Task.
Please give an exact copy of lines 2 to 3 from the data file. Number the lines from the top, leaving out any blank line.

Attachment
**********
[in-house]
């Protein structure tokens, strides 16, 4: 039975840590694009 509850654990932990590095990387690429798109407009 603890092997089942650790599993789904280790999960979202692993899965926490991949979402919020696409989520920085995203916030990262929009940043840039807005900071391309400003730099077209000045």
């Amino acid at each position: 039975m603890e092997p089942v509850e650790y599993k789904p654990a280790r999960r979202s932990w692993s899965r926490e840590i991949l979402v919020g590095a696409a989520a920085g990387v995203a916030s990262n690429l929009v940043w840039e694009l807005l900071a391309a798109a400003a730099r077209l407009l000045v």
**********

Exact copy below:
């Protein structure tokens, strides 16, 4: 039975840590694009 509850654990932990590095990387690429798109407009 603890092997089942650790599993789904280790999960979202692993899965926490991949979402919020696409989520920085995203916030990262929009940043840039807005900071391309400003730099077209000045």
């Amino acid at each position: 039975m603890e092997p089942v509850e650790y599993k789904p654990a280790r999960r979202s932990w692993s899965r926490e840590i991949l979402v919020g590095a696409a989520a920085g990387v995203a916030s990262n690429l929009v940043w840039e694009l807005l900071a391309a798109a400003a730099r077209l407009l000045v």